When people ask how to invest in graphene, I think of a recent History Channel series called "The Men Who Built America."
It isn't about financial tricks, dark pool trading, mergers and acquisitions, derivatives and securities bundling. It's about a time when real things were built by real people.
It's one of the reasons I'm excited about graphene. It's about time that we started to invest in real things again.
Graphene is literally the kind of game-changer that will separate the walkers from the talkers and reshape all of our industrial and commercial production possibilities.
That's why this modest carbon derivative-akin to atomic scale chicken wire-- has set the world's research community on fire.Graphene Is Silicon 2.0
In fact, if you thought silicon changed the way you live, get ready for graphene.
It's 200 times stronger than steel and more robust than a diamond.
What's that mean in practical terms? A researcher once put it into perspective: "It would take an elephant, balanced on a pencil," he said, "to break through a sheet of graphene the thickness of Saran Wrap."
Graphene is already at the core of simple things like graphite (think pencil lead) and charcoal but it's also the building block of fullerenes (or buckyballs), carbon nanotubes, thin film supercapacitors and superconductors.
It's a one-atom-thick sheet of carbon in a honeycomb crystal lattice.
Researchers first started to study graphene in earnest just this past decade. Since then they have found dozens of potential applications and amazing properties that have the potential to revolutionize many industries, including sensors, batteries, computing, displays, electronics, energy generation, medicine and more.
The amazing thing is, its strength isn't an impediment to its other qualities. It's also the world's thinnest material, so thin in fact that one sheet of graphene is considered a 2-dimensional object. And it is also flexible and transparent.
Plus, graphene conducts electricity more efficiently than semiconductors and conducts heat exceptionally well. It is the practical equivalent of Silicon 2.0.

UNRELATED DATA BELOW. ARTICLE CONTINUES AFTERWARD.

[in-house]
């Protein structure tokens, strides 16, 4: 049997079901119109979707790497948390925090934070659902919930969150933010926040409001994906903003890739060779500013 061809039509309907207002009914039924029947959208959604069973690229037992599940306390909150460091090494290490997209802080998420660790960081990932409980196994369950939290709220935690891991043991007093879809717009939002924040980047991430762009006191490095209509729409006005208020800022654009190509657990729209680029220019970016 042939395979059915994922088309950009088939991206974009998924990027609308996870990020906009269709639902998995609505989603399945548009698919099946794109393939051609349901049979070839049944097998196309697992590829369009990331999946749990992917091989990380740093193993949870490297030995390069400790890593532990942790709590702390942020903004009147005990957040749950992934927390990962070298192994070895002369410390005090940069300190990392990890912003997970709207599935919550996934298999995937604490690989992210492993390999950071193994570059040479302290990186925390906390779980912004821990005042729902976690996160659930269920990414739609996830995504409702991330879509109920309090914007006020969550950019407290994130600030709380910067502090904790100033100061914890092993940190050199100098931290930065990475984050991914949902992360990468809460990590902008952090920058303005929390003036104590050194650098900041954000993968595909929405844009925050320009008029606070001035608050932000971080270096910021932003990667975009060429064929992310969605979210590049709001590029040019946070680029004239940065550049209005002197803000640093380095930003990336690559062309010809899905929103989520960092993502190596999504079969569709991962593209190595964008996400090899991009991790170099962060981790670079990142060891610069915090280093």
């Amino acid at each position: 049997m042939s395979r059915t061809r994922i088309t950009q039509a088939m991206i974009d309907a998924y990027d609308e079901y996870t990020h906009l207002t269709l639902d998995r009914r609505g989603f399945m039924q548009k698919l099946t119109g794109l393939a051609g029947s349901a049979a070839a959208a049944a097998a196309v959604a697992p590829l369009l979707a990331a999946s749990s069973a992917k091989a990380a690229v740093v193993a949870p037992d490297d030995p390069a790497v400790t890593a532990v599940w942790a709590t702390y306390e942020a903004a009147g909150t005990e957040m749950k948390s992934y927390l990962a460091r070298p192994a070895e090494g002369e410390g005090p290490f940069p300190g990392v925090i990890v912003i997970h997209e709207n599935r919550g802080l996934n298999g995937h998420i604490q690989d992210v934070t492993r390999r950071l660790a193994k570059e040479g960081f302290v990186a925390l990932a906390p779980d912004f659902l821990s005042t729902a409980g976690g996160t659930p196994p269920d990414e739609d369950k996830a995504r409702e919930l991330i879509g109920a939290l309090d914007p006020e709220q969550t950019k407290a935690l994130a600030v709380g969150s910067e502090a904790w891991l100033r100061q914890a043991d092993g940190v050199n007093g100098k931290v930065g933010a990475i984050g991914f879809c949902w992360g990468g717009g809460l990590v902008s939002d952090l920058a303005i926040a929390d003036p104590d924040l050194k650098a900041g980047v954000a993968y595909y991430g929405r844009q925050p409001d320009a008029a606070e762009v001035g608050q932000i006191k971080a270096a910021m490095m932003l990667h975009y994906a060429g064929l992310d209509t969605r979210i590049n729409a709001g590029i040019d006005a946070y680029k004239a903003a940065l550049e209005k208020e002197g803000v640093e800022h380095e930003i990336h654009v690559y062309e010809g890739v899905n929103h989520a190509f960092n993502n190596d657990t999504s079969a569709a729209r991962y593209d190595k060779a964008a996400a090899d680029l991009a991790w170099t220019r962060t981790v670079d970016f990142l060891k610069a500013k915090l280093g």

And this doesn't even tap into its uses in the medical sector.
Since it's carbon-based, as are all life forms on earth, it can enter the body without disturbing the immune system, which is a boon for drug delivery. It can also help rebuild bone and create scaffolding for creating organs and tissue.
This material has so many possibilities that the European Union just granted Nokia (NYSE: NOK) a $1.35 billion grant to study the commercial applications of graphene.
That's over a $1 billion from a group of nations that are struggling get out of an economic catastrophe. If they're all collectively placing their bets on graphene, then it must be time to start looking for opportunities related to this miracle material.Investing in Graphene Stock So, all this talk, but is there a way to invest in graphene stock?
The direct plays are limited right now, but there is a way to profit from this coming boom related to graphene.
The big firms have their R&D departments digging into the possibilities but that's a story for another time about innovative multinationals vs. status quo multinationals.
Aside from Nokia and other indirect multinational corporate beneficiaries - although NOK may start including graphene components in its phones very soon -- there are two direct beneficiaries to keep on your radar screen.
CVD Equipment (Nasdaq: CVV) is a U.S.-based firm that specializes in chemical vapor deposition (CVD) equipment and has developed a nanotech subsidiary, First Nano. I found the stock back in my nanotech days when it was around $1 a share. Since then it's been as high as $18 and now sits around $8 a share. As the economy gets back on its feet this company will be in great demand in research and production labs around the world. This is a well-run company and holds a lot of promise.
Another provider of similar CVD and lithography equipment/services is Germany-based Aixtron (Nasdaq: AIXG). This firm was a major player in the semiconductor sector but the stock has been decimated in the past few years as capex spending has dried up, especially in Europe. Trading in the lower $40s just last year, it's now around $12 a share. This is more of a risk but if anyone can transition from the silicon age to the graphene age, this a company worth the speculation.
Another private company worth watching is Vorbeck Materials. It has a very interesting product line and is already selling various graphene products to elite military forces and has the vision and content to make a big name fast in this exploding emerging tech sector.
Editor's Note: Looking for more direct ways to invest in graphene? Executive Editor Bill Patalon just released "How to Profit from Graphene" - a report with two "must-own" stocks for people interested in graphene. The first is a materials company that's a leading global holder of graphene patents. The second is a tiny, speculative mining company trading at about $1.25 a share. "How to Profit from Graphene" is only available to subscribers of Bill's daily Private Briefing. Click here to find out how to sign up now.
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